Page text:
Former Major League Baseball (MLB) players and athletic identity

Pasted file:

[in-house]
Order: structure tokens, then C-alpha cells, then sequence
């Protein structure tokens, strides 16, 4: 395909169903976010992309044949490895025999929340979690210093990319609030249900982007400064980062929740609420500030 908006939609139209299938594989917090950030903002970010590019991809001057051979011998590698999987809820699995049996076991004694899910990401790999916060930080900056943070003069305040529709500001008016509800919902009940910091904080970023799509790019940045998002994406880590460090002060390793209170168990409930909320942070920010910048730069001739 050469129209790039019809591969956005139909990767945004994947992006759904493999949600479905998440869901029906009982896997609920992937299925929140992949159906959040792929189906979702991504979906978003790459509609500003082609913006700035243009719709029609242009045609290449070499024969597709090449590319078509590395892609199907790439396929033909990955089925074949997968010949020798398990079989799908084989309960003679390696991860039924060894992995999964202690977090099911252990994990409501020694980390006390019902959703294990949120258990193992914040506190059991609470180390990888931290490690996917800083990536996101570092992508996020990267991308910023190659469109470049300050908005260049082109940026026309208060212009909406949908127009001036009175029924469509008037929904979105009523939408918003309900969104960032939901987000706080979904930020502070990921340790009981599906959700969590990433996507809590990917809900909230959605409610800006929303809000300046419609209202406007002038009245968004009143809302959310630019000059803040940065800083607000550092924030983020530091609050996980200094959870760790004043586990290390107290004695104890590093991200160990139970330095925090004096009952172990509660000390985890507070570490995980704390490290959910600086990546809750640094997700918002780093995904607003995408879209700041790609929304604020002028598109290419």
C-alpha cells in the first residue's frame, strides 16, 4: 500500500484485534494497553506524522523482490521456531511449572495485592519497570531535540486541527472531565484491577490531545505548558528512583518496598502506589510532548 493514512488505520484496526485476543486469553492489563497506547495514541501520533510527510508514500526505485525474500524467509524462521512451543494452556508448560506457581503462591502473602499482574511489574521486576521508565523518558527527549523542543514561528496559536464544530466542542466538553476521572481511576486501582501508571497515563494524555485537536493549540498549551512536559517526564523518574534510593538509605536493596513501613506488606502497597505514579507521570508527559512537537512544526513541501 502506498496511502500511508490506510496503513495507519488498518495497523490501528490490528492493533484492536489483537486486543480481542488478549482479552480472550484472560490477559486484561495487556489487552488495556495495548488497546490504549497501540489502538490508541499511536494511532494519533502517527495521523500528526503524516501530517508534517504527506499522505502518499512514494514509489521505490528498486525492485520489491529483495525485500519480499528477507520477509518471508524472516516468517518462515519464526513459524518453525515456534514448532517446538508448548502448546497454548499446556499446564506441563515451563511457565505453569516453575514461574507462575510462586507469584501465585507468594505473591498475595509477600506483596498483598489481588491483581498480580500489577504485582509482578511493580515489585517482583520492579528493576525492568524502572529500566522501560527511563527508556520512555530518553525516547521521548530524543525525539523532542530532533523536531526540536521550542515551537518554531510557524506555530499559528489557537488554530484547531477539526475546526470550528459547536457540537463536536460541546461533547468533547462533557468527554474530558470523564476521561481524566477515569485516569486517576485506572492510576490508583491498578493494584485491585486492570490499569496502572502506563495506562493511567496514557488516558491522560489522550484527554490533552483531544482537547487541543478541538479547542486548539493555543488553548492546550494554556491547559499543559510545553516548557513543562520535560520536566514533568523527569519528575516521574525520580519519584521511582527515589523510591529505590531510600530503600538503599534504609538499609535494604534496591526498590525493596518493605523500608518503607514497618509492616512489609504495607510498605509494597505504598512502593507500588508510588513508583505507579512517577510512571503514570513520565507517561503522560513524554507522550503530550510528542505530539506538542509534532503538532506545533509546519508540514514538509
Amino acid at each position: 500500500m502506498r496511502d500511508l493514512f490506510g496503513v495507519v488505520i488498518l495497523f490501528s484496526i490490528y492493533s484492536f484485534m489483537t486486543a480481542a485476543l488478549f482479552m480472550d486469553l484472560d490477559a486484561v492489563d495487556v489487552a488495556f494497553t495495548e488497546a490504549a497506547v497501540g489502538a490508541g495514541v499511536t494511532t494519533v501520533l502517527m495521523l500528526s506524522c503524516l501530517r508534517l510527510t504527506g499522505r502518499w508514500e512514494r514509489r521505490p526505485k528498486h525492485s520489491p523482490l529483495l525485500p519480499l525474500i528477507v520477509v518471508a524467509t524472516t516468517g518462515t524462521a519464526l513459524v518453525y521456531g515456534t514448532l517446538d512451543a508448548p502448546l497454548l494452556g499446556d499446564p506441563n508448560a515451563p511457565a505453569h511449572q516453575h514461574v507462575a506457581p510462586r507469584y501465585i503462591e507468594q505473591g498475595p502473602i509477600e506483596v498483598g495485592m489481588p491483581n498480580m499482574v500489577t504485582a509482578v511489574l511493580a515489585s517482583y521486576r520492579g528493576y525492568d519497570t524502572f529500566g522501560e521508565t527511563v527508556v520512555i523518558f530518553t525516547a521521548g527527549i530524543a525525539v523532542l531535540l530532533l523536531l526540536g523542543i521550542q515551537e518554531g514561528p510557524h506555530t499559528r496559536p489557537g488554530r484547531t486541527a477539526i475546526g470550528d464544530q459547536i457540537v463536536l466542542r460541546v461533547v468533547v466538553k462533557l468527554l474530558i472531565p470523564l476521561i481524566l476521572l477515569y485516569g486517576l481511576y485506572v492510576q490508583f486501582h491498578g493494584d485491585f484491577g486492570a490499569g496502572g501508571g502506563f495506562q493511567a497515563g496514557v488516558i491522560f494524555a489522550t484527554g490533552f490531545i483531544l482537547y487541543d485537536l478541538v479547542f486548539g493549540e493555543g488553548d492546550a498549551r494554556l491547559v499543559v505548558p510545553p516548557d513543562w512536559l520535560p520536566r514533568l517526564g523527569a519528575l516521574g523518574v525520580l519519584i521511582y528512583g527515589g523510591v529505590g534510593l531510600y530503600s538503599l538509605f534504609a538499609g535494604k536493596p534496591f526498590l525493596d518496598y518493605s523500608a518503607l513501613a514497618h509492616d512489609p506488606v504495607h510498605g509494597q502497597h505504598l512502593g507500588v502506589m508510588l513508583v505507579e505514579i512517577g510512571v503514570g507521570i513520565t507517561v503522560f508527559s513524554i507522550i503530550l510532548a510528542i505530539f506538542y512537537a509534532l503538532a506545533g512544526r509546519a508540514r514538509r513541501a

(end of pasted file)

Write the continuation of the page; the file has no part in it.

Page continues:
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At the height of their professional careers, Major League Baseball (MLB) players are considered the best in the world at their sport. For these men, athletic identity is the dominating force in their lives, yet all MLB players must eventually retire from the sport that has defined their lives for so long. Transition into retirement is difficult for players who have never considered a life without playing baseball. The purpose of this research was to examine perceptions of athletic identity among former MLB players and to gain insight into both the positive and negative aspects of their transition into retirement. The literature review examined theories in identity studies and a concurrent mixed-methods approach was used to collect and analyze data from members of the Major League Baseball Players Alumni Association (MLBPAA). A sample of 194 participants completed an online survey based on the Third Version of the Athletic Identity Measurement Scale Plus (AIMS-Plus), which also included additional demographic and open-ended questions to determine the participant’s age, the number of years of service in the MLB, level of education, income, marriage status, if they still have injuries related to their MLB career, if they still consider themselves baseball players, and if they secured employment after their retirement. Ten “high identity loss” participants, and ten chosen “low identity loss” participants were selected for in-depth interviews. Analysis of the survey and coded interviews revealed that MLB players experience sudden identity foreclosure and identity loss upon retirement; former players have strong crossover qualities that carry over into their careers after retirement; the timing of and years in retirement has an effect on perception of identity; and former players can adapt to reconstruct their identities around other important aspects of their lives such as family and new career opportunities. The implications of the study suggest that maintaining a connection to baseball and acknowledging crossover qualities early in their career can help athletes transition more smoothly into retirement. Further, maintaining strong relationships with family and considering career planning early in their MLB careers could help players cope with identity loss during retirement.
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